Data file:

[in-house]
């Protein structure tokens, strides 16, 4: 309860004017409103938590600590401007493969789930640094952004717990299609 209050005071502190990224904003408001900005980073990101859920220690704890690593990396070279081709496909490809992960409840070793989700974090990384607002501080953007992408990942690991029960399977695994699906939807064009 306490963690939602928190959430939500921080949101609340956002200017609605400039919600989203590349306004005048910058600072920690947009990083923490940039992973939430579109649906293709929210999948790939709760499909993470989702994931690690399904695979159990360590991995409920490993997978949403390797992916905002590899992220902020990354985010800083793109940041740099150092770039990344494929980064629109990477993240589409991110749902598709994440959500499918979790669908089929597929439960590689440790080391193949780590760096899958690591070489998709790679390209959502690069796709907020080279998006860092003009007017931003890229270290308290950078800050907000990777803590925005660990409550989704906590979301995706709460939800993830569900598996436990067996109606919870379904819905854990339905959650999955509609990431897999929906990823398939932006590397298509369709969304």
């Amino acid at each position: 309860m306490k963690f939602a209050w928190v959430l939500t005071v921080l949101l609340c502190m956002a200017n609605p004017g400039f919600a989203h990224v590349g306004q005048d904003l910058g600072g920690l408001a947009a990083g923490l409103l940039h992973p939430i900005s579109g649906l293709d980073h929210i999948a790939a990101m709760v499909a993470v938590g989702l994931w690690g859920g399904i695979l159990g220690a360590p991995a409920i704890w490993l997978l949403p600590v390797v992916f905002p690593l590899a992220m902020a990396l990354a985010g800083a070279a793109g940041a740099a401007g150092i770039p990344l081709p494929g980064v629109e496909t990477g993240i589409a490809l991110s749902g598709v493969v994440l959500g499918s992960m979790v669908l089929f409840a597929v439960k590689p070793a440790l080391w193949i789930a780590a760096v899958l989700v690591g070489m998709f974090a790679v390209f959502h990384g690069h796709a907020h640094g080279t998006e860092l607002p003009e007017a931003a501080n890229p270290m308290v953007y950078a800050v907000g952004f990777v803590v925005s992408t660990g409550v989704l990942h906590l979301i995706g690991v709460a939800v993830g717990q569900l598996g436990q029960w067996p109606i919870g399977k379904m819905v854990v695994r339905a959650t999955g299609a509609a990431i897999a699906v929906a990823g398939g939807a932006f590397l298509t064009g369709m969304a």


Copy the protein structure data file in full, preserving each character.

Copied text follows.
[in-house]
């Protein structure tokens, strides 16, 4: 309860004017409103938590600590401007493969789930640094952004717990299609 209050005071502190990224904003408001900005980073990101859920220690704890690593990396070279081709496909490809992960409840070793989700974090990384607002501080953007992408990942690991029960399977695994699906939807064009 306490963690939602928190959430939500921080949101609340956002200017609605400039919600989203590349306004005048910058600072920690947009990083923490940039992973939430579109649906293709929210999948790939709760499909993470989702994931690690399904695979159990360590991995409920490993997978949403390797992916905002590899992220902020990354985010800083793109940041740099150092770039990344494929980064629109990477993240589409991110749902598709994440959500499918979790669908089929597929439960590689440790080391193949780590760096899958690591070489998709790679390209959502690069796709907020080279998006860092003009007017931003890229270290308290950078800050907000990777803590925005660990409550989704906590979301995706709460939800993830569900598996436990067996109606919870379904819905854990339905959650999955509609990431897999929906990823398939932006590397298509369709969304």
């Amino acid at each position: 309860m306490k963690f939602a209050w928190v959430l939500t005071v921080l949101l609340c502190m956002a200017n609605p004017g400039f919600a989203h990224v590349g306004q005048d904003l910058g600072g920690l408001a947009a990083g923490l409103l940039h992973p939430i900005s579109g649906l293709d980073h929210i999948a790939a990101m709760v499909a993470v938590g989702l994931w690690g859920g399904i695979l159990g220690a360590p991995a409920i704890w490993l997978l949403p600590v390797v992916f905002p690593l590899a992220m902020a990396l990354a985010g800083a070279a793109g940041a740099a401007g150092i770039p990344l081709p494929g980064v629109e496909t990477g993240i589409a490809l991110s749902g598709v493969v994440l959500g499918s992960m979790v669908l089929f409840a597929v439960k590689p070793a440790l080391w193949i789930a780590a760096v899958l989700v690591g070489m998709f974090a790679v390209f959502h990384g690069h796709a907020h640094g080279t998006e860092l607002p003009e007017a931003a501080n890229p270290m308290v953007y950078a800050v907000g952004f990777v803590v925005s992408t660990g409550v989704l990942h906590l979301i995706g690991v709460a939800v993830g717990q569900l598996g436990q029960w067996p109606i919870g399977k379904m819905v854990v695994r339905a959650t999955g299609a509609a990431i897999a699906v929906a990823g398939g939807a932006f590397l298509t064009g369709m969304a």